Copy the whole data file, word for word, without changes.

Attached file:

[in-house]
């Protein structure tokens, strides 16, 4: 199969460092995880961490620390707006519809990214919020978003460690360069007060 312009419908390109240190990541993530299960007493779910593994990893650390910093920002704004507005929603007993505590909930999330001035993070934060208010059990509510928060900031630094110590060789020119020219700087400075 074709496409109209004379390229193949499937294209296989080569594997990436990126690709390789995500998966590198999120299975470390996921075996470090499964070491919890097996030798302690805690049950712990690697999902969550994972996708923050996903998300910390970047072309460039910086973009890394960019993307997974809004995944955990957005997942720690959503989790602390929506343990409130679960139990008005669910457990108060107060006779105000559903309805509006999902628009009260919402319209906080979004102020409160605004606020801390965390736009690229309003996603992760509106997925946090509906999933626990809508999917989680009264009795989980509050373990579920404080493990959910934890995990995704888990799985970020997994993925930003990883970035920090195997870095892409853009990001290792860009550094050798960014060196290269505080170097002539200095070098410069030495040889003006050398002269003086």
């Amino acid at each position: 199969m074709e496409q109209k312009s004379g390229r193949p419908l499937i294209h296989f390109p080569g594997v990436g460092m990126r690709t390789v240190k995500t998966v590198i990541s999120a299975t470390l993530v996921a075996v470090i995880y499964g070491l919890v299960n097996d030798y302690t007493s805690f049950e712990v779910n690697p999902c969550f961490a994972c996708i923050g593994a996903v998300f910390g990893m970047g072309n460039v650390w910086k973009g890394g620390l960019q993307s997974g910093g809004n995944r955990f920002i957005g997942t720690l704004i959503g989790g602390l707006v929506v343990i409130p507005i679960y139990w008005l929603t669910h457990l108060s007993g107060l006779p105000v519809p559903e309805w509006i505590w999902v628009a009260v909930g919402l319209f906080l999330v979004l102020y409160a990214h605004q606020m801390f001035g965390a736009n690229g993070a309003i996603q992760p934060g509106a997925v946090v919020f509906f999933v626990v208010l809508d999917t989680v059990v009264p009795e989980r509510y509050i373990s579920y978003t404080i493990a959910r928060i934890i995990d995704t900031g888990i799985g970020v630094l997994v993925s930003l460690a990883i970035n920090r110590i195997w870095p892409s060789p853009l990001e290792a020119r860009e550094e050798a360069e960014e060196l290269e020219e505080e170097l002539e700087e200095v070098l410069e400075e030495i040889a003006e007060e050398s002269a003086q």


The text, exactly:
[in-house]
């Protein structure tokens, strides 16, 4: 199969460092995880961490620390707006519809990214919020978003460690360069007060 312009419908390109240190990541993530299960007493779910593994990893650390910093920002704004507005929603007993505590909930999330001035993070934060208010059990509510928060900031630094110590060789020119020219700087400075 074709496409109209004379390229193949499937294209296989080569594997990436990126690709390789995500998966590198999120299975470390996921075996470090499964070491919890097996030798302690805690049950712990690697999902969550994972996708923050996903998300910390970047072309460039910086973009890394960019993307997974809004995944955990957005997942720690959503989790602390929506343990409130679960139990008005669910457990108060107060006779105000559903309805509006999902628009009260919402319209906080979004102020409160605004606020801390965390736009690229309003996603992760509106997925946090509906999933626990809508999917989680009264009795989980509050373990579920404080493990959910934890995990995704888990799985970020997994993925930003990883970035920090195997870095892409853009990001290792860009550094050798960014060196290269505080170097002539200095070098410069030495040889003006050398002269003086």
């Amino acid at each position: 199969m074709e496409q109209k312009s004379g390229r193949p419908l499937i294209h296989f390109p080569g594997v990436g460092m990126r690709t390789v240190k995500t998966v590198i990541s999120a299975t470390l993530v996921a075996v470090i995880y499964g070491l919890v299960n097996d030798y302690t007493s805690f049950e712990v779910n690697p999902c969550f961490a994972c996708i923050g593994a996903v998300f910390g990893m970047g072309n460039v650390w910086k973009g890394g620390l960019q993307s997974g910093g809004n995944r955990f920002i957005g997942t720690l704004i959503g989790g602390l707006v929506v343990i409130p507005i679960y139990w008005l929603t669910h457990l108060s007993g107060l006779p105000v519809p559903e309805w509006i505590w999902v628009a009260v909930g919402l319209f906080l999330v979004l102020y409160a990214h605004q606020m801390f001035g965390a736009n690229g993070a309003i996603q992760p934060g509106a997925v946090v919020f509906f999933v626990v208010l809508d999917t989680v059990v009264p009795e989980r509510y509050i373990s579920y978003t404080i493990a959910r928060i934890i995990d995704t900031g888990i799985g970020v630094l997994v993925s930003l460690a990883i970035n920090r110590i195997w870095p892409s060789p853009l990001e290792a020119r860009e550094e050798a360069e960014e060196l290269e020219e505080e170097l002539e700087e200095v070098l410069e400075e030495i040889a003006e007060e050398s002269a003086q």